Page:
“Applying for grants can be such a headache,’’ she said. “It takes a lot of work. There are organizations with grant writers and people who dedicate their time to that.”

This year, Vasquez applied for a Rise Together grant to help bring an esteemed traditional dance instructor from the Costa Chica Region of Oaxaca, Mexico, to work with her student folk dance group in Watsonville. 

She found that the process was straightforward, unintimidating, local, and personal. Vasquez did not have to mail off application forms to staff members of philanthropic organizations she will never meet. Instead, the process was intimate and participatory every step of the way. Instead of meeting with grant writers, the Rise Together group made presentations to each other about the funding they needed for their projects. Then the group made collective decisions about each proposal. 

Vasquez was thrilled when Rise Together decided to fund her project. The dance instructor will teach her students the “"Danza de los Diablos" - the dance of the devils— and Sones de Artesa, which are part of the Afro-Mexican tradition of Oaxaca. Vasquez hopes the students will learn this intricate dance in time for Dia de los Muertos, the Mexican Day of the Dead, which will be November 1. 

“This dance class is a great way to celebrate the African lineage in Mexican heritage, while preserving and publicizing traditional dance,” Vasquez said. “I am really proud to be able to expose our students to this because it shows there are strong cross-cultural connections, even within our own ethnic group.” 

Vasquez will use the Rise Together funds to cover the instructor’s travel expenses, lodging, and meals, as well as a stipend for his teaching.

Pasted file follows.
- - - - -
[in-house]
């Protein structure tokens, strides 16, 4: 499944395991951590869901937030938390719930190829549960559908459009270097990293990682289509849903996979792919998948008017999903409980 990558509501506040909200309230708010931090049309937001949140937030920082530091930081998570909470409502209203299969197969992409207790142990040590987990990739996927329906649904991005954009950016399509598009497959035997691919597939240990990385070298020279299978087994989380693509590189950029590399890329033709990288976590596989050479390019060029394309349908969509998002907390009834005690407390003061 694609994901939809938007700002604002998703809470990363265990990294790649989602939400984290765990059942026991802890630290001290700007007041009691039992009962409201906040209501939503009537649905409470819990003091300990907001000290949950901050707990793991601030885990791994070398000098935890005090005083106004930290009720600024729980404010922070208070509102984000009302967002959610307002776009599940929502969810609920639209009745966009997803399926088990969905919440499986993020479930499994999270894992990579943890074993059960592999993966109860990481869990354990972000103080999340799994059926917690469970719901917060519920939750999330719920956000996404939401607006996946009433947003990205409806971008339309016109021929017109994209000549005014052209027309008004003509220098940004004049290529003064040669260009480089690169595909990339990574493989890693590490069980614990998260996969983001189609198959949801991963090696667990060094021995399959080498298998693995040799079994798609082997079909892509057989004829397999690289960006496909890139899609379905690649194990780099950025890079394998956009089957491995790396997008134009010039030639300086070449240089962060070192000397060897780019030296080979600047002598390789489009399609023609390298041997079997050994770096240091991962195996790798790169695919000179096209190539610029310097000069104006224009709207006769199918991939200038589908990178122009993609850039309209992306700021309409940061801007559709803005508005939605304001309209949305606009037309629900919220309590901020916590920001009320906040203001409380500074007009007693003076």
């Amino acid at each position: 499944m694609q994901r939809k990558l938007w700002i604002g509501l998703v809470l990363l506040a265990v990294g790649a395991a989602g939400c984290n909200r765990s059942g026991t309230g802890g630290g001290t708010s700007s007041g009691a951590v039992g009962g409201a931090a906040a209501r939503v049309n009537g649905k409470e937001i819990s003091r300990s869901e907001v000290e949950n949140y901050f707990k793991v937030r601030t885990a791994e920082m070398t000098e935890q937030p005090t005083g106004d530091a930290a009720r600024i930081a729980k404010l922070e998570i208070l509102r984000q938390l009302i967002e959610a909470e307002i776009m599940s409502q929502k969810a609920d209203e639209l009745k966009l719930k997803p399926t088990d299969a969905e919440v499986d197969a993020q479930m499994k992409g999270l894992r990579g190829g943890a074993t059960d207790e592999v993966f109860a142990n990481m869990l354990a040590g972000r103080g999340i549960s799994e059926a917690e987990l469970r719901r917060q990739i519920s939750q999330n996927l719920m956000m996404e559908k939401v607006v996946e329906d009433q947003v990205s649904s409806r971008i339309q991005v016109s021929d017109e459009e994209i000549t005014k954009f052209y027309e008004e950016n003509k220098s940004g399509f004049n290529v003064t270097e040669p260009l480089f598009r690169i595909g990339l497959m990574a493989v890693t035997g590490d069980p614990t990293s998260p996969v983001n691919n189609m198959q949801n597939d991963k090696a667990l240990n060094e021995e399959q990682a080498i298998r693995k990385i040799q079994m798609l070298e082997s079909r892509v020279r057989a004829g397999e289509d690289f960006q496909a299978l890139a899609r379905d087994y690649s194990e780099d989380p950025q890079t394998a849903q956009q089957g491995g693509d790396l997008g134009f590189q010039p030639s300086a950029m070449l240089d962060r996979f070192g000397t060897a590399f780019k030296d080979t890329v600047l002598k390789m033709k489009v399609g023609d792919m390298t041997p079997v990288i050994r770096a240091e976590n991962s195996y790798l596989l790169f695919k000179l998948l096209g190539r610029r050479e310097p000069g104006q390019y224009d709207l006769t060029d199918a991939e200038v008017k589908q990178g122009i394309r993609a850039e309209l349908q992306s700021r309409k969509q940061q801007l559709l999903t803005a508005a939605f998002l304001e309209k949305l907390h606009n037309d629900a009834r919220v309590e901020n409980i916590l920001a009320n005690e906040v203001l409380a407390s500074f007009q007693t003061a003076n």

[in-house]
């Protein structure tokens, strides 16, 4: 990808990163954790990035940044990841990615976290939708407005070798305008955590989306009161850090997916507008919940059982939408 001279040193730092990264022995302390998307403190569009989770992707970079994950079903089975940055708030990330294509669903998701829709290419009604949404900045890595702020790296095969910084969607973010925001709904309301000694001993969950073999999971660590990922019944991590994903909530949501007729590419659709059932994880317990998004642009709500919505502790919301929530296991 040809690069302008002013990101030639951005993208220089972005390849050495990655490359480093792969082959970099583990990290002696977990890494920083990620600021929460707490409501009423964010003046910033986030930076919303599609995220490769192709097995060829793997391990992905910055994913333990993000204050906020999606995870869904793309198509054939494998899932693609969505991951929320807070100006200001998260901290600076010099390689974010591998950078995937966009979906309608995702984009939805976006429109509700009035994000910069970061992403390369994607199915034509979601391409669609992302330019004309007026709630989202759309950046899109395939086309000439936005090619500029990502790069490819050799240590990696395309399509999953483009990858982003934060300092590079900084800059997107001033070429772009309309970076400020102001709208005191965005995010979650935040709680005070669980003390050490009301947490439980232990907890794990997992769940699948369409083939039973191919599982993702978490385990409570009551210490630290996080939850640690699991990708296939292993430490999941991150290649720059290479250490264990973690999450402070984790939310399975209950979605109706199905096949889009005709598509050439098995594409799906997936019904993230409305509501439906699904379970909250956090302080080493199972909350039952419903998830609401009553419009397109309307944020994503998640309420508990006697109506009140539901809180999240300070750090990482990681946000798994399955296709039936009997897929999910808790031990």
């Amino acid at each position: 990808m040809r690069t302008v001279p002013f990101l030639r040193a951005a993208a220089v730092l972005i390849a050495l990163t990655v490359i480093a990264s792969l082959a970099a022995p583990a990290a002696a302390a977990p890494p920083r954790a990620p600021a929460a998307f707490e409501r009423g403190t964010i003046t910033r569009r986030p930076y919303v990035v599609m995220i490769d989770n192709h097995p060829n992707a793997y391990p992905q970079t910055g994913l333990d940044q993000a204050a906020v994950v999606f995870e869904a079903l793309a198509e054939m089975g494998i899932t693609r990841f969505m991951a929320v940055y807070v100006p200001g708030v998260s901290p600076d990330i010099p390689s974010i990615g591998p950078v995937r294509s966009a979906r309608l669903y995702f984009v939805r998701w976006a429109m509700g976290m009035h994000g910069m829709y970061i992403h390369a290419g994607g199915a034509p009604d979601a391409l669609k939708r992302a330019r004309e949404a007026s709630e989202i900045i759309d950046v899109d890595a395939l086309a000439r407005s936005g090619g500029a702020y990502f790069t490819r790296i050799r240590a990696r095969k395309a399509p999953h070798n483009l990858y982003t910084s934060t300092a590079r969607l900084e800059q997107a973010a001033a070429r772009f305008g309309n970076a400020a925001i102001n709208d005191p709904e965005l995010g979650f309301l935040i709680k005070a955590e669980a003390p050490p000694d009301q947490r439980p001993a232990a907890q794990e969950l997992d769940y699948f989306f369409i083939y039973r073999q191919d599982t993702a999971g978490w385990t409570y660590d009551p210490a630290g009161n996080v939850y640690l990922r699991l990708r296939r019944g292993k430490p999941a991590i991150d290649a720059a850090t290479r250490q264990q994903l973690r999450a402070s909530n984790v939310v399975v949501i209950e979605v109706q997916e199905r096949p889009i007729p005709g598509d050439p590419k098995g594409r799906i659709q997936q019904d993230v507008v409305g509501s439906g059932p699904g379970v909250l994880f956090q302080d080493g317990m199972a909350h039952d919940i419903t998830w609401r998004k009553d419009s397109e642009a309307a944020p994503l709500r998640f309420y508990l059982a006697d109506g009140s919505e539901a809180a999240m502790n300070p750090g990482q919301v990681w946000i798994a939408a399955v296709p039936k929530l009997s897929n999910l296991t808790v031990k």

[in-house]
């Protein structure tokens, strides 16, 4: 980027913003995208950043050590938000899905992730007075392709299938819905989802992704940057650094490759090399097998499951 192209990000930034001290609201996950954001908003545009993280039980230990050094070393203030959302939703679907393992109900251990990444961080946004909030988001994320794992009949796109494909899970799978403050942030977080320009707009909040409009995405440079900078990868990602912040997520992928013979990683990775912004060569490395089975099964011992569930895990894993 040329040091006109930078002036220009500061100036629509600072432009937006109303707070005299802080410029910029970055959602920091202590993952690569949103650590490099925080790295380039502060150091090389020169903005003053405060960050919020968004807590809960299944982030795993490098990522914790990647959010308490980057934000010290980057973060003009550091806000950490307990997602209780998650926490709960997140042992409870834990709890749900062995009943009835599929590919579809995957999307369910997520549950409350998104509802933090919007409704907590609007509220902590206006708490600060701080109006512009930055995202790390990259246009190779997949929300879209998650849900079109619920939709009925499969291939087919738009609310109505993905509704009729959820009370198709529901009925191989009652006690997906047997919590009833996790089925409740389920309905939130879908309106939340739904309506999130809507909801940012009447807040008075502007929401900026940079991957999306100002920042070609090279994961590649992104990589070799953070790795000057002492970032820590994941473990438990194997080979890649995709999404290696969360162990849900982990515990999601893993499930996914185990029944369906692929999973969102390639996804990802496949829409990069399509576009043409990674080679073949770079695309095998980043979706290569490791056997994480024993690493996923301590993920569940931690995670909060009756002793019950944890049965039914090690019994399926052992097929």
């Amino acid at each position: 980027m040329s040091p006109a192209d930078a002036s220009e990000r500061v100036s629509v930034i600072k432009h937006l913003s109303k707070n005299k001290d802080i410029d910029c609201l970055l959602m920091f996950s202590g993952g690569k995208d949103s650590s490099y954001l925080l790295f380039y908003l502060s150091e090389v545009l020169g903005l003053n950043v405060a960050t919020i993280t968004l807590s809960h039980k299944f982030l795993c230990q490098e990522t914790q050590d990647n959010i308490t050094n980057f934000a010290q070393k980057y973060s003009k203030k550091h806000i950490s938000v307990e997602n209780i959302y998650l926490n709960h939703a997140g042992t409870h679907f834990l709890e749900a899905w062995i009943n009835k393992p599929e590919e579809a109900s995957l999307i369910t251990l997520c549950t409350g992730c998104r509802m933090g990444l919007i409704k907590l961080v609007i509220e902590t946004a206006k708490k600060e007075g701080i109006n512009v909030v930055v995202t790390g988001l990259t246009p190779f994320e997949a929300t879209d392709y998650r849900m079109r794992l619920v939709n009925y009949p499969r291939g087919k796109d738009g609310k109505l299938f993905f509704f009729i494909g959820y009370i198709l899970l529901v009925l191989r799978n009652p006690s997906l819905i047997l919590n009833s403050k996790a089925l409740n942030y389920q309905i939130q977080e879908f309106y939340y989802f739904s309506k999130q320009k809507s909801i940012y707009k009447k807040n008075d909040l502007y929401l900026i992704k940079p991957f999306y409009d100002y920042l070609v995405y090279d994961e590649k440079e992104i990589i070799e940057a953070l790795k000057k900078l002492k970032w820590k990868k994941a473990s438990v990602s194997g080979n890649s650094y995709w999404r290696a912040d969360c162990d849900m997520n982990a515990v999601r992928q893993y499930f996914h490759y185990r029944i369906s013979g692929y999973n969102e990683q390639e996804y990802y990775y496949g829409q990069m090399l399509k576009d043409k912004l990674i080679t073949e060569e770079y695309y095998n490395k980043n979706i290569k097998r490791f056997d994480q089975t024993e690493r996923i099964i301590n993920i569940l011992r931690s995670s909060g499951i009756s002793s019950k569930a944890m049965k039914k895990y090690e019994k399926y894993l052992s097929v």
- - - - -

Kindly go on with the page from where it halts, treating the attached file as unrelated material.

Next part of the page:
Vasquez, who comes from a family of strawberry growers, also received funds for the Watsonville Campesino Appreciation Caravan (WCAC), a volunteer initiative that honors California’s essential farmworkers, with drivers stopping their cars and waving "thank you" placards. The appreciation caravan has also handed out food as well as information on medical resources and staying safe during the pandemic.

Since April, WCAC has been visiting one or two agricultural work sites per week offering a burrito lunch during a half-hour presentation about COVID safety and  information from local community  resources. Rise Together funds allow the purchase of lunch and the distribution of gift cards.

Removing bureaucracy, increasing impacts

By making the grant application process less forbidding and putting fundraising initiatives into local hands, members of the Rise Together circle are addressing the institutional racial bias in philanthropy, said Jacob Martinez, referring to research from the Philanthropic Initiative for Racial Equality, which found that only 8% of philanthropy goes to organizations led by people of color. 

“Resources don’t trickle down to programs led by people of color,” Martinez said. “Historically, in this county, philanthropic organizations have underinvested in communities of color. Look at Watsonville, and at the Beach Flats community in Santa Cruz. They need a lot of support, and their community programs are the most impacted by cost-of-living changes.

How do we support those programs so they are not pushed out? How do we support jobs, housing, mental health, and education?" he continued. "Rise Together focuses on bringing in new leaders and working with the Community Foundation, and asking, ‘How do we change the narrative?’’’

Those who wish to learn more about Rise Together initiatives may visit their websitewhich includes an “equity in action” page with practical ideas and resources for how to get involved in advancing racial equity locally. The Community Foundation also started the Rise Together Fund for Racial Equity to continue the work.